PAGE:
Plot: Eve (Jurnee Smollette) is a young daughter of the Batiste family, one of the area’s more affluent families and one that is well known to all the locals. She has a keen eye and a lot of curiosity, as she is compelled to investigate her surroundings and be aware of what is going on around her. Her father Louis (Samuel L. Jackson) is a doctor and makes house calls all over town, which keeps him away from home often, much to Eve’s displeasure. At a house party, she watches the grownups and wishes she could dance, especially with her dad. When she can’t find him, she searches for him and sees him in the boathouse, with a woman that isn’t her mother. She doesn’t fully understand what she has seen, but she knows it wasn’t right. Over the course of a summer, this issue will surface once again, as well as several other threads for Batiste family, as secrets are revealed and family members are turned against once another.

Entertainment Value: Eve’s Bayou is a deep south drama, with excellent atmosphere and a fantastic cast. I love the mood of this movie, as it feels so tangible and even poetic at times, resulting in a dark, but beautiful picture. The narrative is multi-threaded and not as simple as it seems, with some open ended moments that lean on how characters saw certain events, rather than what happened. This is sure to frustrate some, as clear and definitive answers aren’t often given up in Eve’s Bayou, but I think it was the right approach here. Given how character driven the movie is, it makes that we have to rely on their perspectives to drive some of the events, even if their viewpoint might not tell the entire tale. There’s a consistent tension that runs through this one, thanks to that remarkable atmosphere I mentioned before. There’s just a feel or vibe to Eve’s Bayou that is so effective, it reels you in and keeps you there. This is an ensemble piece and the cast is superb, with no weak links involved. Samuel L. Jackson turns in a restrained effort that shows his more subtle side, while Jurnee Smollett and Meagan Good have a believable chemistry as sisters, especially when emotions run hot. But this is a deep, talented roster, so even smaller roles are filled by capable performers. I think Eve’s Bayou is a tense, masterful drama that deserves a higher profile and wider audience than it has found.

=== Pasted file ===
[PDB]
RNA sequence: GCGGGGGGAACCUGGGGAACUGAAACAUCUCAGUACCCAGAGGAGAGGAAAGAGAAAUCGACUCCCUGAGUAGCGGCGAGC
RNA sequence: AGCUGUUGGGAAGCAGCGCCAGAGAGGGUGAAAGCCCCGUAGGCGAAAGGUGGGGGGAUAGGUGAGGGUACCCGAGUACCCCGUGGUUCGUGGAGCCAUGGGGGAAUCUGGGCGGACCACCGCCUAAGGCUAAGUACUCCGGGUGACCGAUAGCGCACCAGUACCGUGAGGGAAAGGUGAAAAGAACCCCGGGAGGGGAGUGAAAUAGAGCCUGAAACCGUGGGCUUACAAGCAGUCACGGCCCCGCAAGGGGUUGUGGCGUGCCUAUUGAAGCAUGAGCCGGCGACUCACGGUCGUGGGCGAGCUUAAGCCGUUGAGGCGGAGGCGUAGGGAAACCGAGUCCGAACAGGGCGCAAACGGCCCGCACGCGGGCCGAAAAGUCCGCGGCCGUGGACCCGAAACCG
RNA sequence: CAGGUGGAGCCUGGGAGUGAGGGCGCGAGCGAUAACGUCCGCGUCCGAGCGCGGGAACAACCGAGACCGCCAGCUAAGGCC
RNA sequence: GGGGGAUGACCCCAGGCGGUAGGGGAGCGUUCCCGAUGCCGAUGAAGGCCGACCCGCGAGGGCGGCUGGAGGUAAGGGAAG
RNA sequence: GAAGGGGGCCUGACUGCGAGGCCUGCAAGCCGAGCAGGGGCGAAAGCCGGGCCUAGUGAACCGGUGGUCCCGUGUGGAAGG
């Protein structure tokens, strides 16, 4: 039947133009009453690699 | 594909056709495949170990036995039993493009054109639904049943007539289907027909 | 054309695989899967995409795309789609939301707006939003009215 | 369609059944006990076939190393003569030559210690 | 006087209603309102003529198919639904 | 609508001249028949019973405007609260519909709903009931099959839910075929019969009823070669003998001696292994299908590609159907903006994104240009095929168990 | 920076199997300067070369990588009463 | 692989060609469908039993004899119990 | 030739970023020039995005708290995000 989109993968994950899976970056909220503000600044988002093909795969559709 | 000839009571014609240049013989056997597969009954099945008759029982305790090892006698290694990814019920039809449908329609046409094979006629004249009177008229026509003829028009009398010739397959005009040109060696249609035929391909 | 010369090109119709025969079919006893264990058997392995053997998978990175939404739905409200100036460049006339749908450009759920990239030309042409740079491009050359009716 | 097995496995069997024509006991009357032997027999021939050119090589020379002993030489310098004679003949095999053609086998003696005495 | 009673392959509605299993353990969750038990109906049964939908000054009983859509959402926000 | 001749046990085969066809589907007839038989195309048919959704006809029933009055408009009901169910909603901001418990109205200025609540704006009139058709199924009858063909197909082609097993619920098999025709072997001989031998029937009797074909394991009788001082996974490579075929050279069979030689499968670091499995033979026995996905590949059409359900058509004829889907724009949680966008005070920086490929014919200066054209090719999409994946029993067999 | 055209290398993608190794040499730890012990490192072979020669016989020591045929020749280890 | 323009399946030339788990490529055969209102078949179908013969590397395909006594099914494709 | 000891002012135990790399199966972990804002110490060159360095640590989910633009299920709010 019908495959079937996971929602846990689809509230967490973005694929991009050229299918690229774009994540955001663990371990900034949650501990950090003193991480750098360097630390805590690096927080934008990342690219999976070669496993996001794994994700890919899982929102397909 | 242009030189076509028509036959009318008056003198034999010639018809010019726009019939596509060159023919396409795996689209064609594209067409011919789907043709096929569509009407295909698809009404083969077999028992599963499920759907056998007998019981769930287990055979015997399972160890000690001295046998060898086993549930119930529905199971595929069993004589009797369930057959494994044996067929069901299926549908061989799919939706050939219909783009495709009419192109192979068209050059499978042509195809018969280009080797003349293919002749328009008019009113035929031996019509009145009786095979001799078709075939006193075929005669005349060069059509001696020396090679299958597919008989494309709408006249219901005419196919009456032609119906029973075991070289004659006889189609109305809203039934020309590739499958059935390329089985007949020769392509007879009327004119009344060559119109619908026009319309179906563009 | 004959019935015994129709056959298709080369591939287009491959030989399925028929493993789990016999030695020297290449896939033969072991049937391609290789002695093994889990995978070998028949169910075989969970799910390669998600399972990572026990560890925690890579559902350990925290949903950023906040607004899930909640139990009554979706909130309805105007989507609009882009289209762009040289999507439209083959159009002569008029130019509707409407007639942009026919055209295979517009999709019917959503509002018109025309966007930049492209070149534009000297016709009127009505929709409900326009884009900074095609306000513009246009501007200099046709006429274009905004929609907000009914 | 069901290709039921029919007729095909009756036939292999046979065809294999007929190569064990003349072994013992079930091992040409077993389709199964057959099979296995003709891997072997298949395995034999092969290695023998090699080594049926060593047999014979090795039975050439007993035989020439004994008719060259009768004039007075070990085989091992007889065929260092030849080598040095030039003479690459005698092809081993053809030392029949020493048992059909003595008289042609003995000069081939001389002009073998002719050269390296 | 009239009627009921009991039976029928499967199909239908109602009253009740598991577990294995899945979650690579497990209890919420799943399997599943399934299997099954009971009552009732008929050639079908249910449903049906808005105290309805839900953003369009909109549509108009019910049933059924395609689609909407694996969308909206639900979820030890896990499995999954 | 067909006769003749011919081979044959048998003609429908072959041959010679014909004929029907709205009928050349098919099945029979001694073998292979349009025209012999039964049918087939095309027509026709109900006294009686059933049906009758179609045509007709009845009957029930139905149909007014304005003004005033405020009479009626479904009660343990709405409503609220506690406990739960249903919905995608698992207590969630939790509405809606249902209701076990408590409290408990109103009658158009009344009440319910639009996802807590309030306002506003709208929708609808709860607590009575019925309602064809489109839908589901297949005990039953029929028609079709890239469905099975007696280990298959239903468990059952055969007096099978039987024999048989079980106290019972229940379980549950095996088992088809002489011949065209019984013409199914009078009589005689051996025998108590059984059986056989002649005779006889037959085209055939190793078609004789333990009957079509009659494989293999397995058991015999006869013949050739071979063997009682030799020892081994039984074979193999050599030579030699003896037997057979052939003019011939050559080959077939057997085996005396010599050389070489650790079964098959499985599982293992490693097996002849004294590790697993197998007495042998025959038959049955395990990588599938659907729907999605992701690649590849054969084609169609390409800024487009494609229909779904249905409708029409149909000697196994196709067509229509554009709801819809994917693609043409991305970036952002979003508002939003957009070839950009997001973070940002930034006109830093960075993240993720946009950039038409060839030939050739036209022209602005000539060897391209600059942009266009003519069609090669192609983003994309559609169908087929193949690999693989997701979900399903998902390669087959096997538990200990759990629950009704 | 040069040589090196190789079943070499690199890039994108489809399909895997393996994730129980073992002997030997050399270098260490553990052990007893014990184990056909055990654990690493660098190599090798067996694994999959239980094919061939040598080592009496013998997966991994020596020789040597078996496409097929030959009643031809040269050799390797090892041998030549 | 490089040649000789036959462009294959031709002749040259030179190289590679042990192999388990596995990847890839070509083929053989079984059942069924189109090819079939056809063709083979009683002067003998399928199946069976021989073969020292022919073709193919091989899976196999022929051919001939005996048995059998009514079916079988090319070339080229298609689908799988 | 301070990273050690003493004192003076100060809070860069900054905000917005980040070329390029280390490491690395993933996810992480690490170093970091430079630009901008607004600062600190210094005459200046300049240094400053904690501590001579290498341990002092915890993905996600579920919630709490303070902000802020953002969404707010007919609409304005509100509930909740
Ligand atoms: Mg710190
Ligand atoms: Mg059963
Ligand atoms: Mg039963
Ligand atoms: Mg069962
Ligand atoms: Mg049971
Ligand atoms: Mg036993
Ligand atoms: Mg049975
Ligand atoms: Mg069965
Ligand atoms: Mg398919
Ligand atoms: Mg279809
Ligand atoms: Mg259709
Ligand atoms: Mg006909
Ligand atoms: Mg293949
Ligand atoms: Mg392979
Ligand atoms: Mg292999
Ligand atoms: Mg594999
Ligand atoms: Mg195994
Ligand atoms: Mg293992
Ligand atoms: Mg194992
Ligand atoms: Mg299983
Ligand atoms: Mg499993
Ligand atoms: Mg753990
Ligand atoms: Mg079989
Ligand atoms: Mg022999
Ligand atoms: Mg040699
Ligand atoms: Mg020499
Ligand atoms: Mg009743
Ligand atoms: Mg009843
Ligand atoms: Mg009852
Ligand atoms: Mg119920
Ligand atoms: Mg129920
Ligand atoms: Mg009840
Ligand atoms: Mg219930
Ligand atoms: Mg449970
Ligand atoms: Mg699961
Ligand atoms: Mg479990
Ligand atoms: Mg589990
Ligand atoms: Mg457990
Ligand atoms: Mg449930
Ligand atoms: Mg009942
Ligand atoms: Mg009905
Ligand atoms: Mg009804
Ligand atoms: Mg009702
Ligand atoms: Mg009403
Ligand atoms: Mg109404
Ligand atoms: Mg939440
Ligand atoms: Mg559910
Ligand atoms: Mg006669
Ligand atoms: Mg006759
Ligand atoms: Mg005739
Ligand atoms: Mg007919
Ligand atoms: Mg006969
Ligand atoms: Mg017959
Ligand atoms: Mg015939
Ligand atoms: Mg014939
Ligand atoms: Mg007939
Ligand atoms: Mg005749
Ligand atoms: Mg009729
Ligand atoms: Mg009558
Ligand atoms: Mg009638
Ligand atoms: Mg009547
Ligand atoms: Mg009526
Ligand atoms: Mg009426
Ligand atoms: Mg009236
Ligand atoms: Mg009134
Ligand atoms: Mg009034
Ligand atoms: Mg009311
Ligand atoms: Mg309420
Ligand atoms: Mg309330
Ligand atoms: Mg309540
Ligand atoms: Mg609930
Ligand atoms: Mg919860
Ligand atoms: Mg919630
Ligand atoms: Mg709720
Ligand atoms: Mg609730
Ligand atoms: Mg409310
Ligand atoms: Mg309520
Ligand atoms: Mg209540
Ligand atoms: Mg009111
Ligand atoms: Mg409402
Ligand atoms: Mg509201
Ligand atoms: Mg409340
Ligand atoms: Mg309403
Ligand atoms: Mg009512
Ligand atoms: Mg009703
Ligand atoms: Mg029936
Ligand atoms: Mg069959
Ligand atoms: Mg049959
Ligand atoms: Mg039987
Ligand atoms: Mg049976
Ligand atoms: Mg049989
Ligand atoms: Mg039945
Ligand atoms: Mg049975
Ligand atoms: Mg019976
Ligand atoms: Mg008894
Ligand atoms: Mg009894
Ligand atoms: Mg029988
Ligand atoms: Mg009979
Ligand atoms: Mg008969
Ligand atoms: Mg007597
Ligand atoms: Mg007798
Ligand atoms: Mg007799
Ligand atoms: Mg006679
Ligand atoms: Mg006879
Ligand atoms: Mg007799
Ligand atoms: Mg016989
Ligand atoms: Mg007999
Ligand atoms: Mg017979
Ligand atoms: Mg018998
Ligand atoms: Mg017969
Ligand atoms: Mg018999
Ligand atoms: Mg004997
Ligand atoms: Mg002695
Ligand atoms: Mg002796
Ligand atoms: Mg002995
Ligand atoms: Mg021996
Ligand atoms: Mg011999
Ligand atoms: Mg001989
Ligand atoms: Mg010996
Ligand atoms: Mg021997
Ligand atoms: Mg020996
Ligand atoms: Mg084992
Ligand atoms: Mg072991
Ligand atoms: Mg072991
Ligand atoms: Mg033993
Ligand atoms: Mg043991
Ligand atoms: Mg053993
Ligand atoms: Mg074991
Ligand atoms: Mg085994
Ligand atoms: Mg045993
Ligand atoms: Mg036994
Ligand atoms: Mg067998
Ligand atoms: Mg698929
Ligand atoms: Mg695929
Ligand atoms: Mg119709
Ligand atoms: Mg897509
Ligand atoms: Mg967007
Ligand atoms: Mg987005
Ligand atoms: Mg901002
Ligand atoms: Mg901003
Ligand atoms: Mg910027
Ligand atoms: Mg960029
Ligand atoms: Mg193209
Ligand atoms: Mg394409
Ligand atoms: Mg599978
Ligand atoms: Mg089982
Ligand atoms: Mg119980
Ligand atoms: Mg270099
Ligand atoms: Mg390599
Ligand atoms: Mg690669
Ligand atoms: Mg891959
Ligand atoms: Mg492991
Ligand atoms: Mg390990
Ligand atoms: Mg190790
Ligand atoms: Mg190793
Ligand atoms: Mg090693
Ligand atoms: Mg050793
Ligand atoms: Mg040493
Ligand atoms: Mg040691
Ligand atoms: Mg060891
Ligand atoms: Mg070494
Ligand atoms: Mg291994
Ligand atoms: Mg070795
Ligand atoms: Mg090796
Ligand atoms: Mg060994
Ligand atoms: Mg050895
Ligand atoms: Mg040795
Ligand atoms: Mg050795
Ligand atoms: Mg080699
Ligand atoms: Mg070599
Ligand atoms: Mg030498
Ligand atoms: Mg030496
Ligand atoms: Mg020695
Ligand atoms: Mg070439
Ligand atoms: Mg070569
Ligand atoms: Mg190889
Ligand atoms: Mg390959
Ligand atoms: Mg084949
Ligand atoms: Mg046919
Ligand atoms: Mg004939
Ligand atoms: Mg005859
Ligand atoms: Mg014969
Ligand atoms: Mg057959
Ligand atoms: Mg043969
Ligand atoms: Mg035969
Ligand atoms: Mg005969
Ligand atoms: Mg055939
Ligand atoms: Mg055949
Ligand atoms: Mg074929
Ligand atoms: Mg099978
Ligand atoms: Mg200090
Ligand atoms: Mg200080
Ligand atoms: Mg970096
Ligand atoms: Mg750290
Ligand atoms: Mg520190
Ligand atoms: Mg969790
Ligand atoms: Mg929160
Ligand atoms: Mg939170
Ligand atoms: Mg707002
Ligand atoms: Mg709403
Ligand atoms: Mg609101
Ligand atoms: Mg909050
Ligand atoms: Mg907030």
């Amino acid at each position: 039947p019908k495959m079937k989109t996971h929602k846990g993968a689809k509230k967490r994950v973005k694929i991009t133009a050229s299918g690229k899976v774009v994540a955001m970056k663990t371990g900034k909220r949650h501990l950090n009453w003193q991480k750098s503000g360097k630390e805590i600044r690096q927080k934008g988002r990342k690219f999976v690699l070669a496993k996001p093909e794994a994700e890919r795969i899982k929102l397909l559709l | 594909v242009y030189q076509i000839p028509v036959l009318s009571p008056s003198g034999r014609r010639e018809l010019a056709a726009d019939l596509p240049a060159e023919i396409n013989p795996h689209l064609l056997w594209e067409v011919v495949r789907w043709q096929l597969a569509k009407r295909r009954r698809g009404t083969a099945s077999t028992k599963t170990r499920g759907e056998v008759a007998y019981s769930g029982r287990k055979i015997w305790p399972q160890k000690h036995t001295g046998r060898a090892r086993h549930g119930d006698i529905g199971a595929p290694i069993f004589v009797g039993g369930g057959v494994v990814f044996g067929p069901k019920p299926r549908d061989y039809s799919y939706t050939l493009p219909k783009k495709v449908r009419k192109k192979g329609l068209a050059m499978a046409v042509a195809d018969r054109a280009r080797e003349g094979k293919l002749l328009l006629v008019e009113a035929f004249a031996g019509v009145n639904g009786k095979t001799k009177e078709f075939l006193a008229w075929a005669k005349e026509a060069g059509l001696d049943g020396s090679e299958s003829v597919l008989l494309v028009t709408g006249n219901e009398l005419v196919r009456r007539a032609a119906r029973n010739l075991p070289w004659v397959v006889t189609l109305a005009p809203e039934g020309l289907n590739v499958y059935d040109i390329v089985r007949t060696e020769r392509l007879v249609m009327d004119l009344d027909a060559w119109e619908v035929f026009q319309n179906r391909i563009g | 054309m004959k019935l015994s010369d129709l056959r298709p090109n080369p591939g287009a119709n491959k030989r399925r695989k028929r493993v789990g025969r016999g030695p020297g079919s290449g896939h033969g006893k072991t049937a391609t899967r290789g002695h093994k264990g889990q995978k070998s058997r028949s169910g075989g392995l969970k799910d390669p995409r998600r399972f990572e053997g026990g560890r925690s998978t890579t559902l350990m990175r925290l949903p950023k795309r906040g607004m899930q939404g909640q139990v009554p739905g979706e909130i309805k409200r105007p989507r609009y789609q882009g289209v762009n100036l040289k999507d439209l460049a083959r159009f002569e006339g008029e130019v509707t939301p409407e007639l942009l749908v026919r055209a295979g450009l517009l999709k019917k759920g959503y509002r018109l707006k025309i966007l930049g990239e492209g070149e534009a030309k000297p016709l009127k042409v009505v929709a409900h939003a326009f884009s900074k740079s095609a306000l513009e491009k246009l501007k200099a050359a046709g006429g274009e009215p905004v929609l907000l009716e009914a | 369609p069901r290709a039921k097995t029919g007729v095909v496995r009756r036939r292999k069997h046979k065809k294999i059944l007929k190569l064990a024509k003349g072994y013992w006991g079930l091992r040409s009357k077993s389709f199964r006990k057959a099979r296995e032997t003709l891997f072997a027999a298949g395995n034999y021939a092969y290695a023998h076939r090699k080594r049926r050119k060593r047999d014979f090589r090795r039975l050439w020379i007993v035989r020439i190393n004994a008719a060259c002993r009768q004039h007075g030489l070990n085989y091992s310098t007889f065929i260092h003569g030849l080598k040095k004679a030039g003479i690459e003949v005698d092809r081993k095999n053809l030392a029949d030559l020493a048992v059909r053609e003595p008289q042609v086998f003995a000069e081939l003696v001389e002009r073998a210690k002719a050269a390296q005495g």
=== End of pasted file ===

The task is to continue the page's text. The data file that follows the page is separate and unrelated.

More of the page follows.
No nakedness. The movie has several scenes of a sexual nature, but it all either happens off screen or nothing is visible in the shot. The scene between Louis and his daughter is an intense one, regardless of who the storyteller happens to be, but it is handled in as tasteful a manner as possible. No blood. There is some mild violence at times, but it never results in intense bloodshed or graphic images. But some scenes are tense, without question. The writing here is great and really shines in the character driven moments, but the dialogue is mostly serious in tone, so not much wildness. A few choice quips do make it through, however. But again, don’t think the low score is a slight on the script, it is just the low quotient of outlandish or memorable lines. The movie does some quirky moments however, with the colorful characters, slight supernatural currents, and dark, sometimes even eerie tone. But for the most part, Eve’s Bayou is a grounded, serious movie, so it isn’t too wild.

Nudity: 0/10

Blood: 0/10

Dialogue: 1/10

Overall Insanity: 1/10

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